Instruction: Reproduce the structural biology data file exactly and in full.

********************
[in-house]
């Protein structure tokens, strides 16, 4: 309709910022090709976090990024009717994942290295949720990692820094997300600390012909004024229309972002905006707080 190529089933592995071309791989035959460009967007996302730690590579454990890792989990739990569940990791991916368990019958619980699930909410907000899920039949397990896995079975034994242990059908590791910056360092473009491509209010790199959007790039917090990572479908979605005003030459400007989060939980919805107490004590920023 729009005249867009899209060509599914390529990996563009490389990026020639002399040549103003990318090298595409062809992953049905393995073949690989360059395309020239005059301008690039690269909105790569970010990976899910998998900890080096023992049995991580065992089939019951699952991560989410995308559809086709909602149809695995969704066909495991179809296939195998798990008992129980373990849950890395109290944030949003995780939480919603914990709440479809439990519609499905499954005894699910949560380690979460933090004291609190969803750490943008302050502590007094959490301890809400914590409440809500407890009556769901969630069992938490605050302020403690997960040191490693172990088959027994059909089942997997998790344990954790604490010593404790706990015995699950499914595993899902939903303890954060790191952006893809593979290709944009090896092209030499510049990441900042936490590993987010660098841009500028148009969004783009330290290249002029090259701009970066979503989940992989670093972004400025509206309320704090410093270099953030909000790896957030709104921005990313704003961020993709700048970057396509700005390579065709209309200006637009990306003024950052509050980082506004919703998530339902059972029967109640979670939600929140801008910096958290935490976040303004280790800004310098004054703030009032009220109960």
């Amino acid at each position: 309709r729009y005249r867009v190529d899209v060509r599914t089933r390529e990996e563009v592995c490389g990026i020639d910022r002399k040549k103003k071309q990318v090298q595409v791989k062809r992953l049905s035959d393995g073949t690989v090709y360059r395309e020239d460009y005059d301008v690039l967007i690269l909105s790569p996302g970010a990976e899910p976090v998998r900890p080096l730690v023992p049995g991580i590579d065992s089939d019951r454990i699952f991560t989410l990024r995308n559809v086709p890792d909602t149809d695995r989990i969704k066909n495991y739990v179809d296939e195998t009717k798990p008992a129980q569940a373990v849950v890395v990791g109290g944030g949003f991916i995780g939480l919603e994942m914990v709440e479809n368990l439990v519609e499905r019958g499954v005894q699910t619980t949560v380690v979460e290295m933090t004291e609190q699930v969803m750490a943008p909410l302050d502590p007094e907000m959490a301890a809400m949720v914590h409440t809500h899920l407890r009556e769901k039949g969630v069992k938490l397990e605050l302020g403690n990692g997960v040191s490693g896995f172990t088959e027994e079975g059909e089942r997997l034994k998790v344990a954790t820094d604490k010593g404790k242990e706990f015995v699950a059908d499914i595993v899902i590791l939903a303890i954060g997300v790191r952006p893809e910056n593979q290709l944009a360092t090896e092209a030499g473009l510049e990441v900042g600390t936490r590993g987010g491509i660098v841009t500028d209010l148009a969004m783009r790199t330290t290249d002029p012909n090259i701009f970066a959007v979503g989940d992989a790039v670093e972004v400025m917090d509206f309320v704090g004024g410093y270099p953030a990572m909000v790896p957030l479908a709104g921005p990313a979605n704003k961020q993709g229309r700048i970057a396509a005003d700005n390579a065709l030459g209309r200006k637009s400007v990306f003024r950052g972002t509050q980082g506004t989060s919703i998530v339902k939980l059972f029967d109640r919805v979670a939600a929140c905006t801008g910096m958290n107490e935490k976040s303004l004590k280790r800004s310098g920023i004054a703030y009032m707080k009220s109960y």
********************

[in-house]
């Protein structure tokens, strides 16, 4: 309709910022090709976090990024009717994942290295949720990692820094997300600390012909004024229309972002905006707080 190529089933592995071309791989035959460009967007996302730690590579454990890792989990739990569940990791991916368990019958619980699930909410907000899920039949397990896995079975034994242990059908590791910056360092473009491509209010790199959007790039917090990572479908979605005003030459400007989060939980919805107490004590920023 729009005249867009899209060509599914390529990996563009490389990026020639002399040549103003990318090298595409062809992953049905393995073949690989360059395309020239005059301008690039690269909105790569970010990976899910998998900890080096023992049995991580065992089939019951699952991560989410995308559809086709909602149809695995969704066909495991179809296939195998798990008992129980373990849950890395109290944030949003995780939480919603914990709440479809439990519609499905499954005894699910949560380690979460933090004291609190969803750490943008302050502590007094959490301890809400914590409440809500407890009556769901969630069992938490605050302020403690997960040191490693172990088959027994059909089942997997998790344990954790604490010593404790706990015995699950499914595993899902939903303890954060790191952006893809593979290709944009090896092209030499510049990441900042936490590993987010660098841009500028148009969004783009330290290249002029090259701009970066979503989940992989670093972004400025509206309320704090410093270099953030909000790896957030709104921005990313704003961020993709700048970057396509700005390579065709209309200006637009990306003024950052509050980082506004919703998530339902059972029967109640979670939600929140801008910096958290935490976040303004280790800004310098004054703030009032009220109960």
């Amino acid at each position: 309709r729009y005249r867009v190529d899209v060509r599914t089933r390529e990996e563009v592995c490389g990026i020639d910022r002399k040549k103003k071309q990318v090298q595409v791989k062809r992953l049905s035959d393995g073949t690989v090709y360059r395309e020239d460009y005059d301008v690039l967007i690269l909105s790569p996302g970010a990976e899910p976090v998998r900890p080096l730690v023992p049995g991580i590579d065992s089939d019951r454990i699952f991560t989410l990024r995308n559809v086709p890792d909602t149809d695995r989990i969704k066909n495991y739990v179809d296939e195998t009717k798990p008992a129980q569940a373990v849950v890395v990791g109290g944030g949003f991916i995780g939480l919603e994942m914990v709440e479809n368990l439990v519609e499905r019958g499954v005894q699910t619980t949560v380690v979460e290295m933090t004291e609190q699930v969803m750490a943008p909410l302050d502590p007094e907000m959490a301890a809400m949720v914590h409440t809500h899920l407890r009556e769901k039949g969630v069992k938490l397990e605050l302020g403690n990692g997960v040191s490693g896995f172990t088959e027994e079975g059909e089942r997997l034994k998790v344990a954790t820094d604490k010593g404790k242990e706990f015995v699950a059908d499914i595993v899902i590791l939903a303890i954060g997300v790191r952006p893809e910056n593979q290709l944009a360092t090896e092209a030499g473009l510049e990441v900042g600390t936490r590993g987010g491509i660098v841009t500028d209010l148009a969004m783009r790199t330290t290249d002029p012909n090259i701009f970066a959007v979503g989940d992989a790039v670093e972004v400025m917090d509206f309320v704090g004024g410093y270099p953030a990572m909000v790896p957030l479908a709104g921005p990313a979605n704003k961020q993709g229309r700048i970057a396509a005003d700005n390579a065709l030459g209309r200006k637009s400007v990306f003024r950052g972002t509050q980082g506004t989060s919703i998530v339902k939980l059972f029967d109640r919805v979670a939600a929140c905006t801008g910096m958290n107490e935490k976040s303004l004590k280790r800004s310098g920023i004054a703030y009032m707080k009220s109960y």